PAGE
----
Before we begin, let me first say I don't play political blame games. America is deeply divided politically right now, but that is a lazy cop out to blame one side. I'm not really a fan of any political party or candidates right now. There are members of both major parties who hunt and fish and others who don't. Let's not over-generalize and point fingers for who is to blame for some of the things I'm going to put forward. It solves nothing; it only serves to further divide.
Let's simply look at some factors that should be concerning for everyone who enjoys the outdoors.
Hunter numbers are in sharp decline.
This is simply a cold, hard fact all over the country, and you'd have to be living under a rock to not know it. Let's just look at my home State of Michigan, for example. In 2015, the Michigan DNR estimated 607,113 hunters went afield in pursuit of whitetail deer.
Now, that's a pretty impressive number. That's bigger than the entire population of a State or two. But if you go back just 15 years to the year 2000, the numbers are kind of jarring. In 2000, the DNR estimated 758,291 hunters went after deer. It took just 15 years for the State to lose over 150,000 hunters.
I've heard every explanation out there for these sharp declines:
"Those lousy young people are more interested in video games and TV."
"The DNR screwed everything up."
"There's no more deer, so it's not even worth going out anymore."
Personally, I think quite a bit of it just has to do with older hunters hanging up their coats and guns. My dad just decided out of the blue a few days before the season about six years ago: "I'm done." He sold his shotgun and hasn't gone out hunting again since.
It's probably a combination of these and many others. Whatever the reasons, this is happening. And if it continues, it's not good for hunting. Granted, in 2020 we saw hunting and other outdoor activities get a huge boost as a result of the Covid-19 pandemic, but how long can the surge in interest last? We are not sure. We hope most of those people are in for the long haul, but nothing is guaranteed.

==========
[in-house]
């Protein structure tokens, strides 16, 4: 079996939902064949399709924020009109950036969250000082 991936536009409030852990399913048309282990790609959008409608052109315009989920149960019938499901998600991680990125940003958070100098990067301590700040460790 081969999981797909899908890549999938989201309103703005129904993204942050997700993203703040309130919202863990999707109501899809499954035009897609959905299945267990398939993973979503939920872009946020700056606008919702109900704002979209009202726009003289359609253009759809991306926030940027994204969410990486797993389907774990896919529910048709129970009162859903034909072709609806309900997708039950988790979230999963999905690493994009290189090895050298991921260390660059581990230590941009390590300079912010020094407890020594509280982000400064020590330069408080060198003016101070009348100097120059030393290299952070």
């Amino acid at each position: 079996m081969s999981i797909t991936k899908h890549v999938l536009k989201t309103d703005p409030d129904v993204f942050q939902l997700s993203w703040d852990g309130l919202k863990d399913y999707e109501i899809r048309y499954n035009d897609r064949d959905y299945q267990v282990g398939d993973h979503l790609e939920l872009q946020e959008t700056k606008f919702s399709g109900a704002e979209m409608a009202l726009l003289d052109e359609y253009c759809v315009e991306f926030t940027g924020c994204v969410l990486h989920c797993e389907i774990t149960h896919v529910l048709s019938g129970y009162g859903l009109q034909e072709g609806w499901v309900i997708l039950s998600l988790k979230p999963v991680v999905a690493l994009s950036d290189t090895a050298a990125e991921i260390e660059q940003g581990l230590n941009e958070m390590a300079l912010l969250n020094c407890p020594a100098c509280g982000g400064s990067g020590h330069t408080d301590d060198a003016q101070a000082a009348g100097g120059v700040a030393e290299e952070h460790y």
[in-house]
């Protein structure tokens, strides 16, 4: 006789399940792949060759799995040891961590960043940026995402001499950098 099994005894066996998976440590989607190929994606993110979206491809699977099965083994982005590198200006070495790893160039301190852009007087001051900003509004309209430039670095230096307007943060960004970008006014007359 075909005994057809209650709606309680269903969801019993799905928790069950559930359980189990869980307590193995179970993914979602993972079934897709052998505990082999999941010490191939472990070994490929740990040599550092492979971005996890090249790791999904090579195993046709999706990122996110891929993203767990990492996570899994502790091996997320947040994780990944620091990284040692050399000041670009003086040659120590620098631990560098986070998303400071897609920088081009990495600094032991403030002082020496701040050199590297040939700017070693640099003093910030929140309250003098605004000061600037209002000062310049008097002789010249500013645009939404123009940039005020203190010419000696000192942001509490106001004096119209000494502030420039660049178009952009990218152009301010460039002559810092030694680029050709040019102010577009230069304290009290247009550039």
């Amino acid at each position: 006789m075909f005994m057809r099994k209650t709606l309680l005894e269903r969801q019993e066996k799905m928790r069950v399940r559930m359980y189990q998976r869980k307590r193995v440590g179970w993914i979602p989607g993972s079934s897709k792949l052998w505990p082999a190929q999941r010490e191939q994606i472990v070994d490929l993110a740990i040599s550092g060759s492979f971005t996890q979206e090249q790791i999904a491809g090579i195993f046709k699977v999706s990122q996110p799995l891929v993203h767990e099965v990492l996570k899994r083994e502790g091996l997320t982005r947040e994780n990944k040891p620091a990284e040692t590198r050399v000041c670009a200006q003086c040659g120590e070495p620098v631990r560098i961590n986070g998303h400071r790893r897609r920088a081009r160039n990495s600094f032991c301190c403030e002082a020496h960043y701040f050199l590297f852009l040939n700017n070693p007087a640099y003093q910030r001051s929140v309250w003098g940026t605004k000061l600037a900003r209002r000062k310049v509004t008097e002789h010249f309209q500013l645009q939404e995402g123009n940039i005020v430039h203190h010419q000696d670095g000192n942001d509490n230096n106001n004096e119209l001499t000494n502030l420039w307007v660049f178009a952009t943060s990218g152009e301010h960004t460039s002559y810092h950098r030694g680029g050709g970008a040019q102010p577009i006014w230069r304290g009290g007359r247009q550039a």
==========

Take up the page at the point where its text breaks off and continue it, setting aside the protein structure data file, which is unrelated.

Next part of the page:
Attitudes towards hunting and fishing are changing.
Bob Dylan knew it before anyone: "The times, they are a-changing." That's especially true when it comes to hunting and fishing.
In my opinion, the current negative attitudes towards hunting were really kicked off by the "Cecil the Lion" incident several years ago, which seemed to outrage the whole world. Since then, similar incidents have happened again and again to both hunters and fishermen.
I've personally written a lot of stories on these Internet shaming incidents here at Wide Open Spaces, and I'm convinced it's definitely a trend of changing attitudes about hunting and fishing.
BUT, before anyone starts on the political cliches, again, in the wake of Walter Palmer's shooting of Cecil, I wrote several stories about that incident. While doing research, I saw people on BOTH sides of the political spectrum attacking Palmer for shooting that lion. I also noted some of Palmer's attackers were themselves hunters and fishermen. It's not a liberal vs. conservative or hunter vs. non-hunter issue, it's a person-by-person issue. If you ask a crowd of hunters and non-hunters about Cecil, you'll likely find some are in favor of hunting lions and some are not.
What we can't deny is that there's a real shift in public opinions happening here when it comes to wildlife and hunting and fishing.
Wildlife management is changing.
When it comes to population control, hunting and fishing have traditionally been the preferred methods in use. But going back to what I said about shifting opinions, many places with an animal population problem are now using other methods rather than encouraging hunting.
Staten Island, New York once spent $2 million on a vasectomy program for bucks in its urban deer herd.
At first, I thought it was an isolated, weird solution. But then it happened again my home State of Michigan. Ann Arbor started sterilizing does as a non-lethal complement to sharpshooters taking out select deer. I wrote stories about both issues and while researching I was surprised to see both the non-lethal programs were carried out by the same wildlife control non-profit program, White Buffalo Inc.